Facebook CEO Mark Zuckerberg has hit back at claims the social media giant fuels division, harms children and needs to be regulated.
Mr Zuckerberg said the claim the company puts profits over safety was "just not true".
"The argument that we deliberately push content that makes people angry for profit is deeply illogical," Mr Zuckerberg wrote in a note to Facebook employees.
He then posted the statement on his account, hours after a whistleblower testified before US politicians.
Mr Zuckerberg said: "I don't know any tech company that sets out to build products that make people angry or depressed.
"The moral, business and product incentives all point in the opposite direction."
Earlier, former employee Frances Haugen testified on Capitol Hill after she leaked reams of internal research to authorities and The Wall Street Journal.
"I believe that Facebook's products harm children, stoke division and weaken our democracy," Ms Haugen told a Senate panel.
"Congressional action is needed. They won't solve this crisis without your help," she added.
In her testimony, she emphasised the power held by a service that is tightly woven into the daily lives of billions of users.
She also noted the risks that the social media giant's platforms are fueling a contagion of eating disorders, body-shaming and self-dissatisfaction that is particularly dangerous for young people.
"There are going to be women walking around this planet in 60 years with brittle bones because of the choices that Facebook made around emphasising profit today," she said, referring to the impact of eating disorders.
Mr Zuckerberg said that of all the claims, he was "particularly focused" on the ones about Facebook and children, adding that he was "proud" of the work the company has done to help young people in distress.
He reiterated his own calls, which date back years, for the industry regulations to be updated, repeating Facebook's stance Congress was the "right body" to do that.
After Ms Haugen's testimony some members of Congress agreed with some of her comments.
"Here's my message for Mark Zuckerberg. Your time of invading our privacy, promoting toxic content and preying on children and teens is over," said Senator Ed Markey.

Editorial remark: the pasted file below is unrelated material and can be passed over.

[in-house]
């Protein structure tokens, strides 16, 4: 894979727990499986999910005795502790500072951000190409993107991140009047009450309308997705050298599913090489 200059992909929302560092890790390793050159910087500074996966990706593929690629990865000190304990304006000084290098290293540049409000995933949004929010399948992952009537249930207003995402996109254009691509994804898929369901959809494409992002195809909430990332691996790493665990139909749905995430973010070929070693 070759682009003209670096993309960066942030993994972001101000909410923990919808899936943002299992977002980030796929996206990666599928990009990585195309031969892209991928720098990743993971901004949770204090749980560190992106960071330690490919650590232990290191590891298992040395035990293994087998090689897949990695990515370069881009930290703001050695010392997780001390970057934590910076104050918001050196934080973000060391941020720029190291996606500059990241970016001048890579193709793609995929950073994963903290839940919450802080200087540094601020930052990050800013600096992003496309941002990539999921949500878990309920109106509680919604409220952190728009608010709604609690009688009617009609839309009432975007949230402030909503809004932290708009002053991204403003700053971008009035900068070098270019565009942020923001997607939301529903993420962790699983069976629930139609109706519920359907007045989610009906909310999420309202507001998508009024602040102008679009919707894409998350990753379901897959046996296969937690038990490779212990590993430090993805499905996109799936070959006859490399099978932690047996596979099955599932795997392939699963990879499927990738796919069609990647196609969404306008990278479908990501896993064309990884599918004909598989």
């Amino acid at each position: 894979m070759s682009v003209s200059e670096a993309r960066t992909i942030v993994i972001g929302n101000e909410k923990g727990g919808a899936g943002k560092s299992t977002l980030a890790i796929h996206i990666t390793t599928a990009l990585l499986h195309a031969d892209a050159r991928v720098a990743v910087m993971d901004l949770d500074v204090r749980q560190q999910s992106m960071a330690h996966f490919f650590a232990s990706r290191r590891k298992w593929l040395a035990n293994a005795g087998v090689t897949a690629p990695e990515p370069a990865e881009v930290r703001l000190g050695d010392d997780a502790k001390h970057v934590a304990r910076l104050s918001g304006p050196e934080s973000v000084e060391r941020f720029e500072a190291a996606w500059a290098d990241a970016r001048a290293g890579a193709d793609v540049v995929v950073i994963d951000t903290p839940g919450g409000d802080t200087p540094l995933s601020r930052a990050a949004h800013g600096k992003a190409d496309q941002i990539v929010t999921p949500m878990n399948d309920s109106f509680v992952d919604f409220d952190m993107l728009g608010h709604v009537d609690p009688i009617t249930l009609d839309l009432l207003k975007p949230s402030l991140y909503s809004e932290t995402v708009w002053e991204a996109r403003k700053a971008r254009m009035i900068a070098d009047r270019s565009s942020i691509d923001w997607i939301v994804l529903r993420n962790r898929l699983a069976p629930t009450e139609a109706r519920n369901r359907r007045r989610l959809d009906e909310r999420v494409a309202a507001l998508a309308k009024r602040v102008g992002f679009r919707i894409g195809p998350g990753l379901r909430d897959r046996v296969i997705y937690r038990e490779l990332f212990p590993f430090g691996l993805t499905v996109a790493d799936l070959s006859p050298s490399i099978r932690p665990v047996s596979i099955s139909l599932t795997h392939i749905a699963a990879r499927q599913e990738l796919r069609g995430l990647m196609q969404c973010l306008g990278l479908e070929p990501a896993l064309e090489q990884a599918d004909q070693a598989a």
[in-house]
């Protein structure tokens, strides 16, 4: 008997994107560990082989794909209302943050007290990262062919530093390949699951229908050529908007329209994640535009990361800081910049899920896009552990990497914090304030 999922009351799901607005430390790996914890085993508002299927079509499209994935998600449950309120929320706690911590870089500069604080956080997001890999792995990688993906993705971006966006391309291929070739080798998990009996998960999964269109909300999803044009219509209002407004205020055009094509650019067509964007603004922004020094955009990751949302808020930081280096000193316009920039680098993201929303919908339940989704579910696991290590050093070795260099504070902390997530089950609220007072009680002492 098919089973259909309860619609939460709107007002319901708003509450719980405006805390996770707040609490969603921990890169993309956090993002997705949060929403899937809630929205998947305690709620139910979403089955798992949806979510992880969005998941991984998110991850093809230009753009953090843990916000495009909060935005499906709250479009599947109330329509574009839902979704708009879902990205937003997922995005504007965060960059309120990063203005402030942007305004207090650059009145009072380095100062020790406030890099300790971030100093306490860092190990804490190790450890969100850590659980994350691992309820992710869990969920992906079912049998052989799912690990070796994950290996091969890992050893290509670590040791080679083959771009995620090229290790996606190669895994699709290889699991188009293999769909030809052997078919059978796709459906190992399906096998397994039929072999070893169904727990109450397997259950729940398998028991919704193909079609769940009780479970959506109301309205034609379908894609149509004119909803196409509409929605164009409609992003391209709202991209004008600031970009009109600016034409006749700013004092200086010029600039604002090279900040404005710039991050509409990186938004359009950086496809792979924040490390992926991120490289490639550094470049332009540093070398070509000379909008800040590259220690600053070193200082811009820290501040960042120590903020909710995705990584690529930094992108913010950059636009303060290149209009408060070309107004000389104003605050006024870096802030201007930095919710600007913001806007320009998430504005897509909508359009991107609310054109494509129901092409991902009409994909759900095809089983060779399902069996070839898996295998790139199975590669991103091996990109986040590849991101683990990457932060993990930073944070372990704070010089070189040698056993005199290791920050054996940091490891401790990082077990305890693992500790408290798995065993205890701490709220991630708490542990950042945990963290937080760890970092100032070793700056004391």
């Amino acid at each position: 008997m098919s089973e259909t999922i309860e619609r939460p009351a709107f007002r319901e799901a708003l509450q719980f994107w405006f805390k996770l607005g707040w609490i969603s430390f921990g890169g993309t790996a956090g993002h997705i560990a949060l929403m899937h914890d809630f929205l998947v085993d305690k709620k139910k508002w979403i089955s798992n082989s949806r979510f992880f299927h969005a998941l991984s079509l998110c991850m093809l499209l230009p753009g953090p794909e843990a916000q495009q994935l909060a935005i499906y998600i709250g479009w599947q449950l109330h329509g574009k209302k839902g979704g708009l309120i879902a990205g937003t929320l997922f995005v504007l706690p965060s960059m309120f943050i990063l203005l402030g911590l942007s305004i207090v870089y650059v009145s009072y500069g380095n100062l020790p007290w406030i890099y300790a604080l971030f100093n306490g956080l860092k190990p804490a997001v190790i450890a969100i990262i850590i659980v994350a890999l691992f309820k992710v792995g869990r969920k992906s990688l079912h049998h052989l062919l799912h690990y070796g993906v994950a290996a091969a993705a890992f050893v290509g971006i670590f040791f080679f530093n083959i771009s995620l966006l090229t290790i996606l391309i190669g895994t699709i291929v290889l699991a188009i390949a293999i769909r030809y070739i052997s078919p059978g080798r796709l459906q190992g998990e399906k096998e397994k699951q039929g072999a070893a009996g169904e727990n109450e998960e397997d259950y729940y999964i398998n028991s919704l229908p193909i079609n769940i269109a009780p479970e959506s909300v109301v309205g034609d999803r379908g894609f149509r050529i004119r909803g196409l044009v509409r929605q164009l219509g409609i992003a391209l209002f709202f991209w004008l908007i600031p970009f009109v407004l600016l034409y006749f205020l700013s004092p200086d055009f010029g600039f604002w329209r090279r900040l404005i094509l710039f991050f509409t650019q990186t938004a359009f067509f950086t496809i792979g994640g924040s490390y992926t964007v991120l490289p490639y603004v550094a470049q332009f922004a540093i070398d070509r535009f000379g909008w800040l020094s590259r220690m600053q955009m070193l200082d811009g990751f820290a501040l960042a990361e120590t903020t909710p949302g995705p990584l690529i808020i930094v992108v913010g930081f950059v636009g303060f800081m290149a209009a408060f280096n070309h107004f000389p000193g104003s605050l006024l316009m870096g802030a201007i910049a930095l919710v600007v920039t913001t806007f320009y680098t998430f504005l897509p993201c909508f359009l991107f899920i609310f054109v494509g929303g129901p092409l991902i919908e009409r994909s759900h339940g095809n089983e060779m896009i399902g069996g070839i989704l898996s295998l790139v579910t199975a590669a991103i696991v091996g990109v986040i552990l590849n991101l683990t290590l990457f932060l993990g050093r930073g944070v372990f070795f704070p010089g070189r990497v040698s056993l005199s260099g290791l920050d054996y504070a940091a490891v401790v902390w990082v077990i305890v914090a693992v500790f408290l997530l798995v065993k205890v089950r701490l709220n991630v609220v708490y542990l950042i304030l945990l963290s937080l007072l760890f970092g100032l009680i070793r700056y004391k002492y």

"Congress will be taking action ... we will not allow your company to harm our children, our families and our democracy anymore," he added.
Senator Amy Klobuchar said she sees the whistleblower disclosures as the long-needed push to get Congress moving.
"I think the time has come for action, and I think you are the catalyst for that action," she told Ms Haugen.
US politicians for years have threatened to regulate social media platforms to address criticisms that the tech giants trample on privacy, provide a megaphone for dangerous misinformation and damage young people's well-being.
Facebook has pushed back hard against the Journal stories underpinned by the voluminous internal studies that Ms Haugen leaked, and even before Mr Zuckerberg's post the company fiercely objected to her testimony.
A Facebook statement called her "a former product manager who worked at the company for less than two years, had no direct reports, never attended a decision-point meeting with C-level executives".
"We don't agree with her characterisation of the many issues she testified about," said the statement from Lena Pietsch, director of policy communications.
Ms Haugen, a 37-year-old data scientist from Iowa who has worked for companies including Google and Pinterest, delivered hours of testimony that showed a developed understanding of Facebook's mentality.
"A lot of the changes I'm talking about are not going to make Facebook an unprofitable company," she said.
"It just won't be a ludicrously profitable company like it is today."
She returned repeatedly to the idea that Facebook is a platform where human behaviour was being manipulated to keep people on the app and engaged.
Ms Haugen noted that she believed Facebook was not intrinsically bad, but rather needed external intervention to guide it away from a place that breeds toxicity.